Go here to get my latest book, The Seer: The Mind of the Entrepreneur, Artist, Visionary, title_pageSeeker, Learner, Leader, Creator…You.

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Intend And Forget

I have many titles for this painting and have used it a few times for posts. It is ultimately about intention and inner guidance.

I have many titles for this painting and have used it more than a few times for posts. It popped up for me again today. It is ultimately about intention and inner guidance.

I just finished writing this post and realized that, in many ways, this is the continuation of yesterday’s thought: clear the mental static and the channel to full expression opens. So, here is part two of my meditation on inner static:

John and I were having a conversation about the passage of time. He told me that he’d recently found some old lists that he’d written of life goals and intentions. The interesting thing about discovering the lists was 1) that he’d forgotten writing them and, 2) that he’d achieved most of what he’d written. He said, “The form of what I created was different than what I’d originally imagined but I was surprised to see that I’d actually created what I intended.” It was as if he had to write the intention in order to activate it. Forgetting the intention was necessary to give it space to manifest and grow. Write and forget.

When I was first training as an actor, late in every rehearsal process, my teachers consistently advised that we let go of everything we’d rehearsed and just show up. “You’ve done your work,” they’d say. “Now, let it go and trust.” Many years later when I was directing plays and teaching actors I gave the same advice. “Let go and trust. You’ve done your work. All that remains is to be present.” From the teacher/director seat, the moment of letting go is palpable; you can literally see and feel the phase in the process when an actor needs to let go of their work to come alive. They need to get out of their own way. They need to get out of their head and give all of their focus to the relationships on the stage. The work moves from the head to the body. It is this last step that transforms their study to a living pursuit. Forgetting the work creates spaciousness and allows the art to happen. Art is always about relationship and great art happens when the relationship is clear and expansive enough for all comers.

One of the most profound lessons I gained from my time in Bali concerned this dynamic connection between setting an intention and letting it go. While I was on the island my internal monologue disappeared; one day I realized that I was completely quiet. Thought was a choice and not a plague or chattering background noise. Silence was simple when no story was necessary, when no interpretation was needed. In the middle of that silence I could set an intention (“This is what I want to do/find today”) and then forget it. Before the day was over I would have found what I intended. The steps came to me; I did not have to seek the steps. Sometimes the intention was simple and sometimes seemed complex but that didn’t matter. If I clearly stated what I wanted and returned to silence the necessary coincidence always found me. I felt as if I could see the pieces on the game board moving on my behalf. There was no internal noise to compromise my intention so there was no external discord confusing my choices. I was conscious of my connection.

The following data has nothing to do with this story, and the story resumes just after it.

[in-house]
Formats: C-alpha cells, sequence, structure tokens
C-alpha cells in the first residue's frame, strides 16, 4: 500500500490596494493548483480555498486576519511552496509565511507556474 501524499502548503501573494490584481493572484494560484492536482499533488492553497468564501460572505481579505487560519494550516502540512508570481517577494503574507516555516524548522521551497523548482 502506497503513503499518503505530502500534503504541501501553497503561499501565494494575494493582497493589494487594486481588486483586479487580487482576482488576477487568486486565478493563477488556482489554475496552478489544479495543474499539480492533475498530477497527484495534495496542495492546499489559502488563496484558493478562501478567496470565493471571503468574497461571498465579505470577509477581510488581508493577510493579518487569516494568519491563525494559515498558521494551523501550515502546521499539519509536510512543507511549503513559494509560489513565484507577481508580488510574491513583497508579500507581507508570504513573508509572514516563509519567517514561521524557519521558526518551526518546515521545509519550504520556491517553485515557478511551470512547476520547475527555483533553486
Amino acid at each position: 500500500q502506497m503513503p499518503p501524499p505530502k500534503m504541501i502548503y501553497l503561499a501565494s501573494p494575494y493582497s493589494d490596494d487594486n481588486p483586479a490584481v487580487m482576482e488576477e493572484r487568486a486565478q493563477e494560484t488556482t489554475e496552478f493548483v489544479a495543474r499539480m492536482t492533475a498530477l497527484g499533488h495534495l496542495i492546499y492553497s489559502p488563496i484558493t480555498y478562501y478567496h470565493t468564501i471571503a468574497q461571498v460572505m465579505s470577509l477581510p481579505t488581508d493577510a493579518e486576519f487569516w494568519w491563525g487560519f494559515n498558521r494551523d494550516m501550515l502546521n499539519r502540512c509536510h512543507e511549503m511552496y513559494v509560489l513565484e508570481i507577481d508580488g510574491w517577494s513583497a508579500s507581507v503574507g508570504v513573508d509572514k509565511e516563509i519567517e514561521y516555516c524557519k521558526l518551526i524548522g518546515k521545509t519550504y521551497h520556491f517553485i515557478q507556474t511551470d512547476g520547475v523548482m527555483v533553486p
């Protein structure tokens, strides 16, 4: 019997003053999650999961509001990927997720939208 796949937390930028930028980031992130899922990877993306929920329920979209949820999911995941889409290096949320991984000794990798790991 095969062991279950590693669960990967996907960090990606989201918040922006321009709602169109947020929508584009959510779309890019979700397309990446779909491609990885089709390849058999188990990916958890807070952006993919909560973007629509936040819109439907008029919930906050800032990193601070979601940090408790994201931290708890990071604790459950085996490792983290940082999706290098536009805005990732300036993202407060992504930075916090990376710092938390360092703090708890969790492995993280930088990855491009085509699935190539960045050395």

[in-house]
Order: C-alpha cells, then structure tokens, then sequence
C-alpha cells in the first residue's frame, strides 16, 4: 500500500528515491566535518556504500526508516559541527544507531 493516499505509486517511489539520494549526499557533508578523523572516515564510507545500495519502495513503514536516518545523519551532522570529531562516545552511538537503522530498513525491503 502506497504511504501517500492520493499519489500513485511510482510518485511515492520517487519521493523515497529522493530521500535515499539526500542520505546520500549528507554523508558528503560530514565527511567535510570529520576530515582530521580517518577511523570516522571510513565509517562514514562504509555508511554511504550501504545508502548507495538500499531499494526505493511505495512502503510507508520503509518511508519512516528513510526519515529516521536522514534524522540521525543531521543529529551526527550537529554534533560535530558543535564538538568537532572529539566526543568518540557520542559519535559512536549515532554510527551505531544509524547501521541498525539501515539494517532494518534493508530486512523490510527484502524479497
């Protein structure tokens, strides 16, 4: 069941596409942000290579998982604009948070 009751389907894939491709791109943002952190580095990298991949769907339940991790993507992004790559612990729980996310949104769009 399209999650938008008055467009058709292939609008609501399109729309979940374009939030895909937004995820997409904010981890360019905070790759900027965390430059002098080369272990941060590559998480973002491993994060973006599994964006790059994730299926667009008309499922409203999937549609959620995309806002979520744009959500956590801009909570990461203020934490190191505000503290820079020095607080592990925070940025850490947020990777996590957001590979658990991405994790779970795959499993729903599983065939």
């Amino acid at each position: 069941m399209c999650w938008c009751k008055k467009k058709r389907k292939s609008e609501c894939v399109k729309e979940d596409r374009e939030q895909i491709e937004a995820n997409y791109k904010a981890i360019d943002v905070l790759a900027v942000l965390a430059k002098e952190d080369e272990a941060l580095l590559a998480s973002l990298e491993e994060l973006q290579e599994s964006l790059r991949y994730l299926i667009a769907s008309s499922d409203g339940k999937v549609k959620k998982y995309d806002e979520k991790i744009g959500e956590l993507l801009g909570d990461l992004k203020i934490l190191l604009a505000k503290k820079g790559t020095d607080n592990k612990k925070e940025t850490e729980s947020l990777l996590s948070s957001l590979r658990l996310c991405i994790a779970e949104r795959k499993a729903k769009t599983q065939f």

Alan calls this co-creating. Work with the energy and cease trying to force things to happen. John told me of his lists and I wondered how many people have had the same experience. We make lists, we try to make the list happen, life gets in the way and we forget. And, in the moment of forgetting, we relax our grip on how we think things need to happen. We forget the form and inadvertently open to possibility. In the forgetting we create the steps necessary for fulfillment: spaciousness, trust, and quiet participation.

Go here to get my latest book, The Seer: The Mind of the Entrepreneur, Artist, Visionary, title_pageSeeker, Learner, Leader, Creator…You.

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Feel The Music

852. Join me in inspiring truly powerful people. Each day I will add a new thought, story or idea to support your quest and mine.

I stood with my face to the sun on the patio outside of the training room. Barney came up to me and asked, “Why did you choose to stand here?” It felt good. There was sun and quiet. He called my attention to the tree behind me. It was ancient and I was standing just on the boundary – at the circumference of the tree’s limbs. He said, “This is about right, the perfect spot. This is how you address something sacred – never face to it but open the chakras in your back and feel it. You are feeling it.” And I was…and I could.

I wasn’t doing it consciously. The grand old tree was humming and I was drinking it in. It felt like a good back massage. I stood in that spot because it felt good. A few times in my life I have performed – telling a story with a symphony – and stood facing the audience with my back to the orchestra. The sound from the symphony vibrated my bones. It warmed me. It was a musical massage. Standing with my back to the tree was similar. The vibration was as potent but not as explosive as the symphony. It was even, deep base. It quieted my mind.

Over the next few days Barney called my attention to how I orient myself to and feel power places. This is not a trick or magic or voodoo. It is not a special skill. Anyone can feel the music of the world. It requires standing still. It requires paying attention – not with your mind but with your body. It requires openness to joining rather than the dedicated separation that we practice in our very busy urban world. It requires being in life rather than moving through it.

Stand in the river. Close your eyes. Stop listening to the “hurry up” story running through your mind. Beyond the story you just might feel the exchange, the dance of giving and receiving. As Barney said, ”Nature balances. It is all a matter of polarities and you have to know what poles you are working with.” Balance is not a state of achievement but a constant dance of giving and receiving. It is movement, pulse and vibration. It is the tide.